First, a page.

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Amazing evidence of PeVatrons, the most powerful particle accelerator in the galaxy



Ultra-high energy gamma ray distribution

Figure 1. The distribution of ultra-high energy gamma rays (yellow dots) detected by the Tibet ASγ experiment in the Milky Way coordinate system. They are clearly concentrated on the Milky Way disk. The gray shaded area indicates the area outside the field of view. The background color shows the distribution of atomic hydrogen in the silver coordinate. Image source: NASA

The “Tibet ASγ Experiment”, a joint research project between China and Japan on cosmic ray observation, discovered ultra-high energy diffuse gamma rays. Milky Way galaxy. It is estimated that the highest energy detected has reached an unprecedented high level, close to 1 pitta electron volt (PeV, or one trillion eV).

Surprisingly, these gamma rays are not directed at known high-energy gamma-ray sources, but are scattered throughout the Milky Way galaxy (see Figure 1).

Scientists believe that these gamma rays are produced by the nuclear interaction between cosmic rays escaping from the most powerful galactic sources (“PeVatrons”) and the interstellar gas in the Milky Way. This observational evidence marks an important milestone in revealing the origin of cosmic rays, and cosmic rays have puzzled mankind for more than a century.

Cosmic rays are high-energy particles from outer space, mainly composed of protons and atomic nuclei, as well as a small amount of electrons/positrons and gamma rays. Cosmic rays below a few PeV are considered to be produced in our galaxy. A source that can accelerate cosmic rays to PeV energy is called PeVatron.Although there are supernova remnants, star-forming regions and supermassive stars Black hole It has been suggested as a PeVatron candidate at the center of the Milky Way. It has not yet been discovered, mainly because most cosmic rays are charged and will lose their original direction when propagating in the Milky Way, and will be bent by the magnetic field.

However, cosmic rays can interact with the interstellar medium near the acceleration location and generate gamma rays with approximately 10% of the energy of their parent cosmic rays. Since the direction of electrically neutral gamma rays cannot be changed by a magnetic field, ultra-high energy gamma rays (0.1-1 PeV) may tell us the position of PeVatron in the Milky Way.

Cerenkov Muon Detector

Figure 2. In 2014, China and Japan cooperated to place a new Cherenkov-type water muon detector under the existing air shower array.Credit: Institute of High Energy Physics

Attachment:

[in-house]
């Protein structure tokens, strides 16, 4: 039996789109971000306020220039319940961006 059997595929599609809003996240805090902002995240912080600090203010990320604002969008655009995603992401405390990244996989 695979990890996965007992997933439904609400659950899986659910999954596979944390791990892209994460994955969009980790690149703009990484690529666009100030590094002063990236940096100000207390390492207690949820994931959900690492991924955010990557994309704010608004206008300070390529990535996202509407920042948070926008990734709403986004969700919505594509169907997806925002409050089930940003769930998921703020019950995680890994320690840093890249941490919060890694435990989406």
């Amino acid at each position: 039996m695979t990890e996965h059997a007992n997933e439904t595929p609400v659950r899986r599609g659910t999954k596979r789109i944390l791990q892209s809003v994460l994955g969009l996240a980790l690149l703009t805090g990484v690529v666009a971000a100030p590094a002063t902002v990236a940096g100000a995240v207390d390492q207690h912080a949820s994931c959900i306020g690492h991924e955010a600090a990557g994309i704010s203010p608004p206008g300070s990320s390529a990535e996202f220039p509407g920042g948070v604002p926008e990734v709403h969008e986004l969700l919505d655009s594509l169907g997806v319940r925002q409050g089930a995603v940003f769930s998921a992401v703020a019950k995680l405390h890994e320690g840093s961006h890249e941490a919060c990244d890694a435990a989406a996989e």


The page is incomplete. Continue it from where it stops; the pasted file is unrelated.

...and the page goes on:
The Tibet ASγ experiment began in 1990. After several expansions, the current air shower array consists of more than 500 radiation detectors distributed on an area of ​​approximately 65,000 square meters. In order to improve its sensitivity to gamma-ray observations, the total effective area of ​​the new water Cerenkov muon detector is 3400 m2 pcs In 2014, a detector was added under the existing surface cosmic ray detector (see Figure 2).

Since the muons of gamma-ray events are weak, and the dominant proton/nucleon events are rich in muons, this function can be used to suppress the background caused by proton/nucleon events. Using this technology, the Tibet ASγ experiment successfully reduced the proton/nuclear background event to one part per million, which is the most efficient in the history of this type of experiment. Therefore, we can detect ultra-high energy gamma rays with almost no cosmic ray background events.

Scientists from the Tibet ASγ experiment observed that the energy of gamma rays is between 0.1 and 1 PeV, and these energies come from the galactic disk area. Specifically, they discovered 23 ultra-high-energy cosmic gamma rays with energies exceeding 398 TeV in the Milky Way. Among them, the highest observed energy is close to 1 PeV, which is a new world record for gamma-ray photons detected anywhere.

Tibet air shower array

Figure 3. The Tibet air shower array is located at 4300 m above sea level in Tibet, China.Image source: Institute of High Energy Physics

Surprisingly, these gamma rays are not directed at the most powerful high-energy gamma-ray source known, but spread along the Milky Way! Scientists quickly noticed that these gamma rays may be produced by the interaction of PeV cosmic rays and interstellar medium after escaping from accelerated sources (PeVatrons). This process is called the “hadron origin”, which produces gamma rays through the production of neutron mesons and subsequent decay, the energy of which is approximately one-tenth of that of its parent cosmic rays.

These diffuse gamma rays suggest that powerful cosmic particle accelerators (PeVatrons) are widespread in the Milky Way. In other words, if PeVatrons exist, the cosmic rays they emit will penetrate into the Milky Way, creating diffused light with extremely high-energy gamma rays. This is what the scientists of the Tibet ASγ experiment discovered. This is a long-awaited discovery for decades and provides clear evidence for the existence of PeVatron in our galaxy in the past and/or present.

Two years ago, scientists from the Tibet ASγ experiment discovered high-energy gamma rays from the Crab Nebula. Pulsar Nebula in the Milky Way. Those gamma rays may be produced in different ways, such as high-energy electrons/positrons in the nebula. This process is called “lepton origin.”




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